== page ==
Close Reading Series: Morgan Levine on “Sonnet”

The Close Reading Series invites our board editors to write about a favorite piece from our Spring 2020 issue. These readings are not intended to be definitive interpretations; when we read, we bring with us our own histories, experiences, and references, all of which guide our relationship to the work before us. It is possible, even probable, that the meanings our editors found in these pieces will be different from your own, and perhaps even different from the authors’ intentions. We hope that these close readings will demonstrate what we loved about these pieces, and encourage you to find things to love about them as well. 

This week, Editor-in-Chief Morgan Levine discusses “Sonnet.”

Andrew Stone’s “Sonnet” has come back to me many times since I first read it in January, often while driving, always in the time after sunset when some light remains and the sky is big and denim-colored. There’s something so aching but self-aware about it. To be a sonnet and to name yourself a sonnet, sentimentality and the obviousness of analogy, that’s all here. But there’s also a distinct clarity, which the shortness of the form assists: this is a very specific poem, about a very specific moment — “6:40pm on Wednesday.”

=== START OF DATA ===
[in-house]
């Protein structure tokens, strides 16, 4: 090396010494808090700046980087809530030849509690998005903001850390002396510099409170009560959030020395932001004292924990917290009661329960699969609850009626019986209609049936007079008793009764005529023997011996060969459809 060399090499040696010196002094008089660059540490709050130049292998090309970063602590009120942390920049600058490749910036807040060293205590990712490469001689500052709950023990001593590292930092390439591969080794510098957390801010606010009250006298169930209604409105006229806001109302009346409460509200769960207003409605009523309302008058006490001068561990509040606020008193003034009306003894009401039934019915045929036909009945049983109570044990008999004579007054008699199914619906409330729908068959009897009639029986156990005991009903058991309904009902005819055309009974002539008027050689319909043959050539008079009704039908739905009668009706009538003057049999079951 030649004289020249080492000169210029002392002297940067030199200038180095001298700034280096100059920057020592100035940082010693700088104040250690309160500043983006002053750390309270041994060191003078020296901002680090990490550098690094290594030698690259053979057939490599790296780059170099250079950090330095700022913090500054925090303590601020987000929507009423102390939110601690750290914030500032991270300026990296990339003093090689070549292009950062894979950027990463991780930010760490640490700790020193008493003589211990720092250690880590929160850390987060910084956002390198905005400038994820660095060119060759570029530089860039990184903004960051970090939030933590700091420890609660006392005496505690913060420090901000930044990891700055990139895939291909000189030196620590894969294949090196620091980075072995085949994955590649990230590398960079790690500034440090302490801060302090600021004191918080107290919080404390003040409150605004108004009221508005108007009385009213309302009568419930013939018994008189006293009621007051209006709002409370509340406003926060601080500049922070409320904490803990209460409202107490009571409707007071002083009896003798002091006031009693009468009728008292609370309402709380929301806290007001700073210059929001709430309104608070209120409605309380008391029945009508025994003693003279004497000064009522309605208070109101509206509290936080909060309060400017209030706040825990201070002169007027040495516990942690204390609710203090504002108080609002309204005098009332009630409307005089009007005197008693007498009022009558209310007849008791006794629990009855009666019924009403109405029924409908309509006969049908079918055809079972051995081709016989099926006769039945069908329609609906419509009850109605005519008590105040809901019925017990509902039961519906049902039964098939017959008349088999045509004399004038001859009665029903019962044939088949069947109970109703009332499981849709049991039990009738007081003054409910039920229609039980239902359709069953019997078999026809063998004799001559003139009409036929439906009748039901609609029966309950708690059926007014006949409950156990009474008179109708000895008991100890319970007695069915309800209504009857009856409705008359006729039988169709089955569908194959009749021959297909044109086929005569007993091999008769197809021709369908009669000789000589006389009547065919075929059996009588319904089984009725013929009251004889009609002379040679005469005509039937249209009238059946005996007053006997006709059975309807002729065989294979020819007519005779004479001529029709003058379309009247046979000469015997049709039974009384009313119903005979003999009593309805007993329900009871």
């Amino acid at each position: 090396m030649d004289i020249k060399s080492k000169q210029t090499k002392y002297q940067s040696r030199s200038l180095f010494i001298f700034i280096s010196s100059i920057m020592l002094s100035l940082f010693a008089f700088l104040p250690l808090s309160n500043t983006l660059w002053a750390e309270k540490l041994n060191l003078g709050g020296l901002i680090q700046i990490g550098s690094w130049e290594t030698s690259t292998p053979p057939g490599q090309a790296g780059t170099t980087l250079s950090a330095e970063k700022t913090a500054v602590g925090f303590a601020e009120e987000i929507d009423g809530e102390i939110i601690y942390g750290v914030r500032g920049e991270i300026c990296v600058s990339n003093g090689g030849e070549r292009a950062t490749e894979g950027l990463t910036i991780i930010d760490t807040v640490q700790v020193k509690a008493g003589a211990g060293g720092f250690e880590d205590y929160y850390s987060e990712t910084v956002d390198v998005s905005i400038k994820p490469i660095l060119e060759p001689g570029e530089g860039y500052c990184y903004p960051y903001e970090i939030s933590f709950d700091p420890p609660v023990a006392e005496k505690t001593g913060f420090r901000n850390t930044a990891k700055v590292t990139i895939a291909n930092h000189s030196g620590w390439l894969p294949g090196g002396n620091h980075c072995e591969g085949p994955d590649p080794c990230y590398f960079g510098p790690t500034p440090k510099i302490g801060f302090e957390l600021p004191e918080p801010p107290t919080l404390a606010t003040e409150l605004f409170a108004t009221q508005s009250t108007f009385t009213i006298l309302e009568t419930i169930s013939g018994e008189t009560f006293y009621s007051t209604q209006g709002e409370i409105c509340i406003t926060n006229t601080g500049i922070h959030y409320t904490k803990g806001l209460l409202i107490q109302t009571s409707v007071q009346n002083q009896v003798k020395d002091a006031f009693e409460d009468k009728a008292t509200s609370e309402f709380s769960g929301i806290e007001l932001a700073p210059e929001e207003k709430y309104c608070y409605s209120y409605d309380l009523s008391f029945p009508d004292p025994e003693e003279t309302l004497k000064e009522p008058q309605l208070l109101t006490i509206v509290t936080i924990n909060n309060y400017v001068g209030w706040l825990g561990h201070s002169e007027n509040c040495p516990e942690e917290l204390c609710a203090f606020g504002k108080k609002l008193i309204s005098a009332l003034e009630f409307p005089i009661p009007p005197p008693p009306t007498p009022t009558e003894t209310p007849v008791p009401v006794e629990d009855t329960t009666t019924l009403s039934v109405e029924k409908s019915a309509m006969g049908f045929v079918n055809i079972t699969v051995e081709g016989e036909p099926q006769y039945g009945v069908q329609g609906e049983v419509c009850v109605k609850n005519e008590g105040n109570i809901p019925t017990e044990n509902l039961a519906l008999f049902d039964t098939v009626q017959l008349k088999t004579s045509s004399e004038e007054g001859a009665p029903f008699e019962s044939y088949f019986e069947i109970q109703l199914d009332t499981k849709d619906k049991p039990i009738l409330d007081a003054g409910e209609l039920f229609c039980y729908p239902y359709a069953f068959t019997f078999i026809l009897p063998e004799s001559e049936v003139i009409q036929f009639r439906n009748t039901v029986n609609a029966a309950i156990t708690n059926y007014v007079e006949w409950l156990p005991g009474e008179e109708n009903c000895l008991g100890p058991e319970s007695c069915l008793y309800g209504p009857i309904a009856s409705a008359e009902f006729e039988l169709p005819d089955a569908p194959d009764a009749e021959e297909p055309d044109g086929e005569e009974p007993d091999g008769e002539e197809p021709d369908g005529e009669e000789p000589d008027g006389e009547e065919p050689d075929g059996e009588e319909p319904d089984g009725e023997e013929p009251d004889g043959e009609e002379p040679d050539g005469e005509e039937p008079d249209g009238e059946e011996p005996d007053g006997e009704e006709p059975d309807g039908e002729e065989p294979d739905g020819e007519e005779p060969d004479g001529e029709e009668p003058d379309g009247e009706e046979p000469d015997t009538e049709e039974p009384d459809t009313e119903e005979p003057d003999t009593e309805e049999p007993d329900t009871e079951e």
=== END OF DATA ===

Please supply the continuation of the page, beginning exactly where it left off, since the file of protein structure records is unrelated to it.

“Sonnet” is sonically very busy: the sound of rain, the “train horn / like Verklarte Nacht,” the cicadas. It reminds me of Pitchfork’s review of Playboi Carti’s Die Lit: “This is music that fundamentally recalibrates the brain’s reward centers.” However, it also reminds me of the Smog song “Our Anniversary,” slower, older, and humming with the histories of a relationship. Stone twists the thread between sound and meaning: the gobbling cicadas, or “the turkeys of the trees,” is a brilliantly disconcerting description, and I felt it dial a familiar noise into a new shape. Cicadas are ironic witnesses to the past love, “spies / who constellate the vast” — but the poem sees where it’s headed and sighs at itself — “vastness.” The vast vastness, the way a sonnet can unfold a moment and refold it with all of its edges revealed. 

I think this poem is very intentional in how it dilates meaning. “The door, a door” in particular stopped me, as I watched an object in the poem move from the symbolic to everyday. The rain is romantic, but loves the form of the city rather than the city itself. The ending is a maze I love to trace: the speaker of the poem feels the specialness of this moment out-of-love, a specialness that comes from the moments in-love, and in that moment is enacting love. And so we have another love sonnet, performing itself just slightly off-key. And I love and honk for that.

Read more of our Spring Issue here.